I love how the fantasy world comes into ours so awkwardly. Giselle's ability to call on all the animals of her meadows allows her to do the same in NY, only the creatures she gets are rats, pigeons, cockroaches, and fliesyet they all do the work anywayit's priceless. Also, when she breaks into song, all the people on the streets join along and have a blast being part of the huge choreographed numbers. Her innocence is very precious and trying new things always gets her new lawyer friend in trouble, yet helps those in her wake. Patrick Dempsey plays that friend to great effect. He sees what she is doing and can't help but fall for her joyful, inability to see cruelty in the world. Playing the straight man to her craziness leads to wonderful moments of laughter as well as those full of poignancy and compassion, giving the kids in the audience something to think about and lessons to learn.
While Dempsey's evolution as a man is something to appreciate, it is the transplants that shine. Amy Adams and James Marsden play Giselle and Prince Edward respectively. They bring the happy-go-lucky mentality of Andalasia to our disenchanted realm. The over-acting is great and the culture shock fantastic. Adams is gorgeous and has the chops to make the aloofness work, but also change later on into a human being that sees what reality brings. When she tells Edward that she was thinking instead of singing, his reaction really hits home on the vast void between storybook fantasy and the real world. As for Marsden, his childish actions are truly funny; a borderline simpleton, he believes in chivalry and when he is told a suspected villain is really a friend, he just flips a switch and is OK with it. His smile is infectious and his vacant expressions indispensable to the film working on the dual levels it does.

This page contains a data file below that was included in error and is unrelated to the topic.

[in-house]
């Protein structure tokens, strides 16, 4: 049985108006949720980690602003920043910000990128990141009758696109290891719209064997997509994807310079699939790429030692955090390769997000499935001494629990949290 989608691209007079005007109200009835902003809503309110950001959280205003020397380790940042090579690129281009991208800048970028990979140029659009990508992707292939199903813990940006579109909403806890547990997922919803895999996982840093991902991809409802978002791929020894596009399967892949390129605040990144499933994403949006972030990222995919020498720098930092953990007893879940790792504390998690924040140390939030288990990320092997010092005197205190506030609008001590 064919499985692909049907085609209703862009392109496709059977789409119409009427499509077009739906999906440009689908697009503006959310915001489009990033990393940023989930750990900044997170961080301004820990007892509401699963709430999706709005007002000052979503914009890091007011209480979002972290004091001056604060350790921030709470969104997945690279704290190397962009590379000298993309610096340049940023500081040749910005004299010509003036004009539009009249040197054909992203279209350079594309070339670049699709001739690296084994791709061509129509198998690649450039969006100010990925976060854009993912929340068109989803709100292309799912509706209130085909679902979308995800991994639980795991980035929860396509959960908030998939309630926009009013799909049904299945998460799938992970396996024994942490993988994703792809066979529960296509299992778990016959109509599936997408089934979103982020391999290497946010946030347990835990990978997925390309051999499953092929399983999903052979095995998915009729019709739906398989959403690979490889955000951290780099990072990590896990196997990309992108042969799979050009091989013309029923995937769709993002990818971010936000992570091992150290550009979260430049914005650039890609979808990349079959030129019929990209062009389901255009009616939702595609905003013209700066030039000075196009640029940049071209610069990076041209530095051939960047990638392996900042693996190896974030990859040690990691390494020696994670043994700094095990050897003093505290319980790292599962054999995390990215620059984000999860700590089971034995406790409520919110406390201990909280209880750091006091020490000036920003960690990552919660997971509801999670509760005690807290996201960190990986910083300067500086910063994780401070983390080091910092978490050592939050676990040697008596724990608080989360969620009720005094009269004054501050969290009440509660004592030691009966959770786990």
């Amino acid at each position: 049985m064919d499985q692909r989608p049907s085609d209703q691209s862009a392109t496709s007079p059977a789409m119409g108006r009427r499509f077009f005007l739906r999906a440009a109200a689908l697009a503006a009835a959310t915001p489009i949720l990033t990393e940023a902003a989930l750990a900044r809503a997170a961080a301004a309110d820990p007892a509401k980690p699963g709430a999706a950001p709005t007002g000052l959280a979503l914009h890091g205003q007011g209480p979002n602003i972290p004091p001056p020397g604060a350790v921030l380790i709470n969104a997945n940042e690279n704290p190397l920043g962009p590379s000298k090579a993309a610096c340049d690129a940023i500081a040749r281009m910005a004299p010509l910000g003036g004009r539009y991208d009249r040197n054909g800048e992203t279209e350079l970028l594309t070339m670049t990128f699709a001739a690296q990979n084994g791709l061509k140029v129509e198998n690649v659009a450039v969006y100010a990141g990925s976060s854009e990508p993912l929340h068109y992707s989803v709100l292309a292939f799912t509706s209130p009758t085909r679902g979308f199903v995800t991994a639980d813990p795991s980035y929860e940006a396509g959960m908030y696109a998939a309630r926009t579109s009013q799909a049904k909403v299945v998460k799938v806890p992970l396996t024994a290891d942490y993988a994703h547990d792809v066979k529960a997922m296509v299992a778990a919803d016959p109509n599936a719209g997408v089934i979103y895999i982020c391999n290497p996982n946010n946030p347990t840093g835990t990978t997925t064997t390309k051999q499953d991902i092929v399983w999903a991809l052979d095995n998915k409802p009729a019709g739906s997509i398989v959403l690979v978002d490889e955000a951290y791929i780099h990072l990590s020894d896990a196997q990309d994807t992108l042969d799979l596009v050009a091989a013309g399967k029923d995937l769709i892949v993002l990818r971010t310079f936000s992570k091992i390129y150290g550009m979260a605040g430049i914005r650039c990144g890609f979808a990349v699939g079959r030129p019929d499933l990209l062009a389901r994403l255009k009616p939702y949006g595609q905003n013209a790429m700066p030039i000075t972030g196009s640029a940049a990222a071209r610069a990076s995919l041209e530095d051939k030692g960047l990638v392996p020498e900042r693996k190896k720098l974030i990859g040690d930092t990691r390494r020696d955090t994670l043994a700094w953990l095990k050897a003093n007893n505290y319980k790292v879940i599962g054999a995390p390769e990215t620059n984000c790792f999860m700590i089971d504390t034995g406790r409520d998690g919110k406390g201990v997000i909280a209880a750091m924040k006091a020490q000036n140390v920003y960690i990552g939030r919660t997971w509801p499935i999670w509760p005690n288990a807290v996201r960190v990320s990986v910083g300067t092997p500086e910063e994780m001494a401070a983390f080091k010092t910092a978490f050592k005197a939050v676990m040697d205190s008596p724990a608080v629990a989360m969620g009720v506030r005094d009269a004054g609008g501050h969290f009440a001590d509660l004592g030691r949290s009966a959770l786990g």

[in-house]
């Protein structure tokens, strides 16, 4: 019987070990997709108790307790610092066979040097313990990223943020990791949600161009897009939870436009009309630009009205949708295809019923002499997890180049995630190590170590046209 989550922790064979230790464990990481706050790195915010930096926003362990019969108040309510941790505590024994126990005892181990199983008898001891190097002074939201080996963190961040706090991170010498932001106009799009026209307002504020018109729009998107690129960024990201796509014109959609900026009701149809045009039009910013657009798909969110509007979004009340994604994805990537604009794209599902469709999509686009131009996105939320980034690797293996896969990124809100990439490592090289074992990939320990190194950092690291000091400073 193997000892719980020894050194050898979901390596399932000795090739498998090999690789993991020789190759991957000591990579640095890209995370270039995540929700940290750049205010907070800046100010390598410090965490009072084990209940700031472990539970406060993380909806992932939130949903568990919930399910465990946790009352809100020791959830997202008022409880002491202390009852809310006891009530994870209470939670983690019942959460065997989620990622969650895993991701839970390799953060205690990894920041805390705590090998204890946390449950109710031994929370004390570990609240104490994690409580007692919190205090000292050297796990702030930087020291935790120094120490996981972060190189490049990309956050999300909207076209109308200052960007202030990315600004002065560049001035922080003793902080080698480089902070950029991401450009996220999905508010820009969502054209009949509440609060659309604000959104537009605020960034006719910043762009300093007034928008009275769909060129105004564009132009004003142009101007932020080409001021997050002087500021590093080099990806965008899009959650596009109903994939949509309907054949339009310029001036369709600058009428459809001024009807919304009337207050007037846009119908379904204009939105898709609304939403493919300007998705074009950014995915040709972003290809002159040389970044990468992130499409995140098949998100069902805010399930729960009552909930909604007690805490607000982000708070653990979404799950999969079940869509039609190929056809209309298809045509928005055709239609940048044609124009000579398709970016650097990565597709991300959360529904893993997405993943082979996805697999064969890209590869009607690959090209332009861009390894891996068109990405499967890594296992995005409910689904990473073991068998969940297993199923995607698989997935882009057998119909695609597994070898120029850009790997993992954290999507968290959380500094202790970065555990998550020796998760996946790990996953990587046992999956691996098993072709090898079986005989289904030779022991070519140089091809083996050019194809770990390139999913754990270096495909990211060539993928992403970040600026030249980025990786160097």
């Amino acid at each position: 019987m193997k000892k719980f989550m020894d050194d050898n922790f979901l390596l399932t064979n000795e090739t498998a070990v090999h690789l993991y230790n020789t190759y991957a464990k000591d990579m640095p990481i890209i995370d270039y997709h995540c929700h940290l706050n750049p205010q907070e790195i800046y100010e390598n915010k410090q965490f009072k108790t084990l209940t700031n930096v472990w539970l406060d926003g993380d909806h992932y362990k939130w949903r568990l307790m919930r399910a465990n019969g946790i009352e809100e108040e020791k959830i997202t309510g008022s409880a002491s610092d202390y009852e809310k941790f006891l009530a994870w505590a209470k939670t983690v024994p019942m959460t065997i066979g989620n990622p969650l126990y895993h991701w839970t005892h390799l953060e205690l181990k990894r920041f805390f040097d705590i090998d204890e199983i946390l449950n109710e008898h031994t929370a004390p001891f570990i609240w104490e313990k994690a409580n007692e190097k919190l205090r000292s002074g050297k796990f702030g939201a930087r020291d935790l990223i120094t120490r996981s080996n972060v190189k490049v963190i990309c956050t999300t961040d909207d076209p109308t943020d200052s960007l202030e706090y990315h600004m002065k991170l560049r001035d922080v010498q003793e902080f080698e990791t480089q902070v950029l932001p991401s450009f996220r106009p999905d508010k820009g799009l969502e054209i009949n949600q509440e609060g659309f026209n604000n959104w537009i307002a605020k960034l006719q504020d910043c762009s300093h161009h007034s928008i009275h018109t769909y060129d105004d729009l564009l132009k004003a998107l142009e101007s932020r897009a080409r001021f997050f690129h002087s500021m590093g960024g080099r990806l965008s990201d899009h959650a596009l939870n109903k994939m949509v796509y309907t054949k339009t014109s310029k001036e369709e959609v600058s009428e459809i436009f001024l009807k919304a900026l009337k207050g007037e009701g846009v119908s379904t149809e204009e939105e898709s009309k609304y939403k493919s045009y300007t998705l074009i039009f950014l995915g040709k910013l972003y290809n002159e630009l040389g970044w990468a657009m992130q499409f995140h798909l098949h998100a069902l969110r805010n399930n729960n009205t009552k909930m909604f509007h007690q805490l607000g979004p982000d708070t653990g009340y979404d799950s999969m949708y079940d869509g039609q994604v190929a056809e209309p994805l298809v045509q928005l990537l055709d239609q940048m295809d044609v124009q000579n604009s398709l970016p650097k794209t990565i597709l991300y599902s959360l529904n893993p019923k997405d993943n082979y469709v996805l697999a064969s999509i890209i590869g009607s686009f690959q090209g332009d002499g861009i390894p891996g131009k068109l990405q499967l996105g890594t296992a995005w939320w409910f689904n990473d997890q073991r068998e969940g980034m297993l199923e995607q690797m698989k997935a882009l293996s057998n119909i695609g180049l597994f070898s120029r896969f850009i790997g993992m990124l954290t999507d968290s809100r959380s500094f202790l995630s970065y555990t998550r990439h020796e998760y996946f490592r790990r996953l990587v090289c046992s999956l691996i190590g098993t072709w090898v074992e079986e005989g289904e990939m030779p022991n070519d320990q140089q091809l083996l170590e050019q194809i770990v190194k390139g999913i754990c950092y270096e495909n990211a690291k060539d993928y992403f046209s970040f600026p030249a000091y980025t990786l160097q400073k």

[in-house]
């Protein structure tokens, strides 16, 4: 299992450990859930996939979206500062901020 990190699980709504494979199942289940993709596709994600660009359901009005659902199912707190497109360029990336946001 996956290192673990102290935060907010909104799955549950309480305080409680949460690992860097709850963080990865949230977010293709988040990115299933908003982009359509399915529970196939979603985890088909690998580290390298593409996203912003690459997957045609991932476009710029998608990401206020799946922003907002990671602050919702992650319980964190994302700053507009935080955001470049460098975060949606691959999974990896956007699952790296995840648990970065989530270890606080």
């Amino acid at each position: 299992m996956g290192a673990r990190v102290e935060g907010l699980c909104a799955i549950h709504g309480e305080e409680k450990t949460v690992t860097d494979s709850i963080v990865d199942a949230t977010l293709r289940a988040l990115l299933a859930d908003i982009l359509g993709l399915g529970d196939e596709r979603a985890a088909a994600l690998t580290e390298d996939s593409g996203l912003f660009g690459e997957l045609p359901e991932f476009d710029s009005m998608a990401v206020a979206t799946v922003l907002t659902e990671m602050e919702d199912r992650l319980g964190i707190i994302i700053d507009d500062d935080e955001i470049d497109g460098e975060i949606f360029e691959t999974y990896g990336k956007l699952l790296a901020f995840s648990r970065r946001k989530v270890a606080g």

Everything works here to bring a wonderful family-friendly story to life. Complete with its pop-up book bookends, Enchanted is truly magical. I don't know how it could ever have worked as a complete animated work, as I have read it originated as, so thankfully they took the plunge to expand it with live action. Crossing between the two worlds is seamless2D characters turned into humans or 3D computer generated animals. With many instances ripe for a wrong turn, the filmmakers seem to come to all the right decisions. Working in older Disney yarns and playing each story thread to its effective conclusion leaves us with a tale that could become a classic amongst the ones it appropriates. So, if you are looking for a way to spend a couple hours with the whole family, Enchanted is definitely a great way to go.
Amy Adams is brilliant as the innocent Giselle, she embodies everything that a Disney character should; from her musical ensembles to her sunny view of the world. Patrick Dempsey plays the cynical lawyer, who isn't sure if Giselle has banged her head or is just crazy! James Marsden is perfect as the classic Disney prince; suave and arrogant, while Susan Sarandon obviously relishes being the evil witch. Timothy Spall plays the bumbling, and occasionally annoying, side-kick, but he also provides the basis for many of the jokes.
Disney knows what works, and have included many of their much-loved formulas, but they haven't been afraid to venture away from their traditional 'girl meets boy, they get married and live happily ever after' narrative. And that's what really makes this film stand out. If I were to sum up this film, I'd say 'a brilliant fusion'. It fuses animation with actors, Andalasia with New York, pigeons with chipmunks, Prince Charming with a Divorce Lawyer, humour with love, modern dilemmas with traditional values and Disney past, with what I hope is Disney future.
Definitely worth a watch, and the best part is, you won't even need to use your children as an excuse to go!
Enchanted was a surprisingly great, fun modernized Cinderella tale, including 3 show- stopping musical numbers where the test audience applauded after each song.